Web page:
Risk Management Concepts and the CISSP (Part 1)

The Certified Information Systems Security Professional (CISSP) is an information security certification that was developed by the International Information Systems Security Certification Consortium, also known as (ISC) ². The risk management is one of the modules of CISSP training that entails the identification of an organization’s information assets and the development, documentation, implementation, and updating of policies, standards, procedures, and guidelines that ensure confidentiality, integrity, and availability.

Management tools such as risk assessment and risk analysis are used to identify threats, classify assets, and to rate their vulnerabilities so that effective security measures and controls can be implemented. The process of risk management is carried out to identify potential risks, tools, practices, rate and reduce the risk to specific resources of an organization.

Risk Management Concepts

Beyond basic security fundamentals, the concepts of risk management are perhaps the most important and complex part of the information security and risk management domain. It is necessary for the candidate to understand all the core concepts of risk management like risk assessment methodologies, risk calculations, and safeguard selection criteria and objectives.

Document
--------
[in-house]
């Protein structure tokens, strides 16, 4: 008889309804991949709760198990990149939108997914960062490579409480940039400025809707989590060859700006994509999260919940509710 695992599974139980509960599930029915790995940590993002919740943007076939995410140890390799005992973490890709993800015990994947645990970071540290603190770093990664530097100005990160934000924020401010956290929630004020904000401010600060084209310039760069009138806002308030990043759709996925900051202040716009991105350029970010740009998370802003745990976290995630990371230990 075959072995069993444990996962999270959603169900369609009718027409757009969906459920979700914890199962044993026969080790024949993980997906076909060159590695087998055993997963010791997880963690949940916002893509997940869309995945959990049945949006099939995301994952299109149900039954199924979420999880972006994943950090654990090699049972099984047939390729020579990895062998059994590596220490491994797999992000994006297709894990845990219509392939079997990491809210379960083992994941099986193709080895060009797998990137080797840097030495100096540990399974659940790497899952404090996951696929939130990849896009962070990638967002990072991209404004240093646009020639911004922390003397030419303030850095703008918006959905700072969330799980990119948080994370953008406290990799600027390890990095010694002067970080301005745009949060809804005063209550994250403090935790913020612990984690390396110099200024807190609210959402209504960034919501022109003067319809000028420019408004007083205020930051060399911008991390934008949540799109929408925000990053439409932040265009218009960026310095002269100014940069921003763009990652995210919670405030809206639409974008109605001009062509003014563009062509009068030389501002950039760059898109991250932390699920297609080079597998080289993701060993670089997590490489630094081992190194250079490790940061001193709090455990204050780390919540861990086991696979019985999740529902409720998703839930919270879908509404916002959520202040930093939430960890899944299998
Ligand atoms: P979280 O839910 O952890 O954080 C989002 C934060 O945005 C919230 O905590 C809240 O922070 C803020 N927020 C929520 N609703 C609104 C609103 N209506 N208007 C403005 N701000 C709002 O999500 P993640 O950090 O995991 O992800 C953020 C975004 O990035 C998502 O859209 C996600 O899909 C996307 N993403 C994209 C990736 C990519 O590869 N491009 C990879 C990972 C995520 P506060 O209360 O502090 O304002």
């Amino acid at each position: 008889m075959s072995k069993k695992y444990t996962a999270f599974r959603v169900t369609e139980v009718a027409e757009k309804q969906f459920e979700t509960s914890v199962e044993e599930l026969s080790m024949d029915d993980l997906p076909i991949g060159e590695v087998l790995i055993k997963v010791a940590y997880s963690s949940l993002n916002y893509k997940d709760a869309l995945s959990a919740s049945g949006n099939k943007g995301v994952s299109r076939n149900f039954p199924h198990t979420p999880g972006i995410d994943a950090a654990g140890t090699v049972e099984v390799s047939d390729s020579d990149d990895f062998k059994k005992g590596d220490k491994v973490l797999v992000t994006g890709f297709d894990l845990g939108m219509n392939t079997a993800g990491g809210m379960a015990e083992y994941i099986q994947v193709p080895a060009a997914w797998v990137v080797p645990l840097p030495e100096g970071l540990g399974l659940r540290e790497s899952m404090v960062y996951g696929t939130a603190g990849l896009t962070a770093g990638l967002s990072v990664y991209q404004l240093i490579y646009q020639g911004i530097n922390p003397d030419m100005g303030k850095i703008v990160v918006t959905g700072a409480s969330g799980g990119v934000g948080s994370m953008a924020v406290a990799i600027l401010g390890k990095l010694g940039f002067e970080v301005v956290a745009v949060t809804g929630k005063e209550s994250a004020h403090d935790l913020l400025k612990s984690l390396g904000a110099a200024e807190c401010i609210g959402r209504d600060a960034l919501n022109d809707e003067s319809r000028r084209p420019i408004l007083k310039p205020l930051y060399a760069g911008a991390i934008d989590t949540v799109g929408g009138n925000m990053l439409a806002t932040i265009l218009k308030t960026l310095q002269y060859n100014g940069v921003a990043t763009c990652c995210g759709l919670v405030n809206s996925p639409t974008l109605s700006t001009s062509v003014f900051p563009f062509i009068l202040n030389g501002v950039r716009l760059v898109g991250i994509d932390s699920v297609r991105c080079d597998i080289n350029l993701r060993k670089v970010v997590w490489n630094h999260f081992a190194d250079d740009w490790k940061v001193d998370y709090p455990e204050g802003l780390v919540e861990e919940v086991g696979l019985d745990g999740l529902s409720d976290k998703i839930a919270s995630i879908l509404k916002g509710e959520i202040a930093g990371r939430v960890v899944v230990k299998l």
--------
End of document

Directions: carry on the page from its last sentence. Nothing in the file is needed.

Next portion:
A risk comprises a threat and a vulnerability of an asset, defined as follows:

Threat: Any natural or man-made circumstance that could have an adverse impact on an organizational asset.

Vulnerability: The absence or weakness of a safeguard in an asset that makes a threat potentially more likely to occur, or likely to occur more frequently.

Asset: An asset is a resource, process, product, or system that has some value to an organization and must, therefore, be protected.

The Threat, Vulnerability, and Assets are known as the risk management triples. It is the main concept that is covered in risk management from CISSP exam perspective. Risk can never be completely eliminated. Any system or environment, no matter how secure, (Read more...)

*** This is a Security Bloggers Network syndicated blog from Infosec Resources authored by Irfan Shakeel. Read the original post at: